1. On a large monitor, make your window size 1920 x 1080.
  2. In a browser, visit your site at full screen.
  3. Zoom the browser to 1.5x the normal size. This is performed in different ways with different keyboards. For example, in Chrome if you press ctrl+ (press ctrl and + at the same time) twice, that’ll zoom the browser to nearly 1.5x the initial size.
  4. Move back 3 x (the distance between you and the monitor).
  5. Check out your site!
And don’t forget, if you want to see your site with the real thing, Google TV enabled devices are now available in stores.

How can you learn more?

Our team just published a developer site, with TV optimization techniques, at code.google.com/tv/web/.

Wednesday, October 13, 2010

Webmaster Tools - Links to your site updated

Webmaster Level: All

The "Links to your site" feature in Webmaster Tools is now updated to show you which domains link the most to your site, in addition to other improvements. On the overview page you'll notice that there are three main sections: the domains linking most to your site, the pages on your site with the most links, and a sampling of the anchor text external sites are using when they link to your site.


Who links the most
Clicking the “More »” link under the “Who links the most” section will take you to a new view that shows a listing of all the domains that link to your site. Each domain in the list can be expanded to display a sample of pages from your site which are linked to by that domain.


The "More »" link under each specific domain lists all the pages linked to by that domain. At the top of the page there's a total count of links from that domain and a total count of your site's pages linked to from that domain.


Your most linked content
If you drill into the “Your most linked content” view from the overview page, you’ll see a listing of all your site’s most important linked pages. There's also a link count for each page as well as a count of domains linking to that page. Clicking any of the pages listed will expand the view to show you examples of the leading domains linking to that page and the number of links to the given page from each domain listed. The data used for link counts and throughout the "Links to your site" feature is more comprehensive now, including links redirected using 301 or 302 HTTP redirects.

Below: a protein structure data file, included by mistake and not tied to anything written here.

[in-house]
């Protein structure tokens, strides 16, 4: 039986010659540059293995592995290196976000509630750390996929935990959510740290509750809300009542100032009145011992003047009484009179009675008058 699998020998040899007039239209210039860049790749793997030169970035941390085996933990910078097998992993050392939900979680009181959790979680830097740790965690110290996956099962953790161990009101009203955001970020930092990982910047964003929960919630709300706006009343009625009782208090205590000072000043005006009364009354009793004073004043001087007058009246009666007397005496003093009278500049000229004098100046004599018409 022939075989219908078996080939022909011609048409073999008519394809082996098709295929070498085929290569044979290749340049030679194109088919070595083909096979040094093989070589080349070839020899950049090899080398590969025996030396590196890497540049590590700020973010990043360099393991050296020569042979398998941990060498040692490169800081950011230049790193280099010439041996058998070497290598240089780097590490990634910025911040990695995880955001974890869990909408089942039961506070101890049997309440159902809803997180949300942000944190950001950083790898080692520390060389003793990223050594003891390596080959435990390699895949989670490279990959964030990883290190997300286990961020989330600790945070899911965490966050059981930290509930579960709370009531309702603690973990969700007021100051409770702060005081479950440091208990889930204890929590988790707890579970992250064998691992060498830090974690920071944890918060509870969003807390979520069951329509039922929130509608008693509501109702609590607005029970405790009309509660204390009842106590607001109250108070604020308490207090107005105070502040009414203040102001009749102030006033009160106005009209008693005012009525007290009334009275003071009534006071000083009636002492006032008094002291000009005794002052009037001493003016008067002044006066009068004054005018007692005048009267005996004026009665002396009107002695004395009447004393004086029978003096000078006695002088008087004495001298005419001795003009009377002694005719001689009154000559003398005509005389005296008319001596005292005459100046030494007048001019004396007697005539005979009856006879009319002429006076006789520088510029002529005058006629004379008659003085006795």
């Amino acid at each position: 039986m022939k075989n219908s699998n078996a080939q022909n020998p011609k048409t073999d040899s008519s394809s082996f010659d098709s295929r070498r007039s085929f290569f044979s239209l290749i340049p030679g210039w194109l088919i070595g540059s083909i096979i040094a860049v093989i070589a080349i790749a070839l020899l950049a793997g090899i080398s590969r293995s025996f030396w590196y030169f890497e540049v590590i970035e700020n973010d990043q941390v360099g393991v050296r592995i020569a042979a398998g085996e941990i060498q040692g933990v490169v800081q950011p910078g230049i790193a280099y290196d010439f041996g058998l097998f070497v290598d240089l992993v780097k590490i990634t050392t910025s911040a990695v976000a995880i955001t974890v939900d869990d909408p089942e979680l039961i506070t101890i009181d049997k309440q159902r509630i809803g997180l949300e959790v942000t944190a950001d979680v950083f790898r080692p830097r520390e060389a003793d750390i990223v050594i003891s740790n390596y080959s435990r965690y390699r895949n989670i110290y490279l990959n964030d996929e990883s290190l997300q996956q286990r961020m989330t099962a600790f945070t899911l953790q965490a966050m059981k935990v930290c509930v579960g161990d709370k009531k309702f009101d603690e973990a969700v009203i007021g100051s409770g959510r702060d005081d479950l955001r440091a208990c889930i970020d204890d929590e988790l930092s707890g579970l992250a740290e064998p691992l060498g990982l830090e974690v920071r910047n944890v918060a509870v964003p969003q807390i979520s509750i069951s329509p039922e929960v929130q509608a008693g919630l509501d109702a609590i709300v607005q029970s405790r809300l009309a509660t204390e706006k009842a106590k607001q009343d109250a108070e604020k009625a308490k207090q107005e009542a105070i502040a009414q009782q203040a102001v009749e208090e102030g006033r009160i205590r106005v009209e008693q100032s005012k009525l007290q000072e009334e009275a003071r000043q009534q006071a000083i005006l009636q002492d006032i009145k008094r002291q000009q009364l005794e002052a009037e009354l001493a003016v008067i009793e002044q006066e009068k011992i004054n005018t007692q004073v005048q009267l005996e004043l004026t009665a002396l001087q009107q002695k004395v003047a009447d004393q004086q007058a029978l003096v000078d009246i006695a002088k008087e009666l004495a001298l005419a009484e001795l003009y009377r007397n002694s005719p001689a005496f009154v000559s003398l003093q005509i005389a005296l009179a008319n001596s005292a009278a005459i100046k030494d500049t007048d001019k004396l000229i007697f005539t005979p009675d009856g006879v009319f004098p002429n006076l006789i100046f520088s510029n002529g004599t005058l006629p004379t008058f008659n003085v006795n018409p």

Each page listed in the "All linked pages" view has an associated "More »" link which displays all the domains linking to that specific page on your site.


Each domain listed leads to a report of all the pages from that domain linking to your specific page.


We hope the updated “Links to your site” feature in Webmaster Tools will help you better understand where the links to your site are coming from and improve your ability to track changes to your site’s link profile. Please post any comments you have about this updated feature or post your questions in the Webmaster Help Forum. We appreciate your feedback since it helps us to continue to improve the functionality of Webmaster Tools.

Friday, October 8, 2010

Webmaster Tools: Updates to Search queries, Parameter handling and Messages

Webmaster level: All

We've just released updates to several features in Webmaster Tools to provide you with more detail and more control of how your site appears in search results.

Search queries: Time does not stand still and neither should your site. With that in mind we've added a "Change" column next to the impressions, clicks, clickthrough rate (CTR) and position columns, making it easier to identify trends for each of these important metrics. The change column is tied to the date range you specify, which should help when you're trying to pinpoint when a particular change occurred.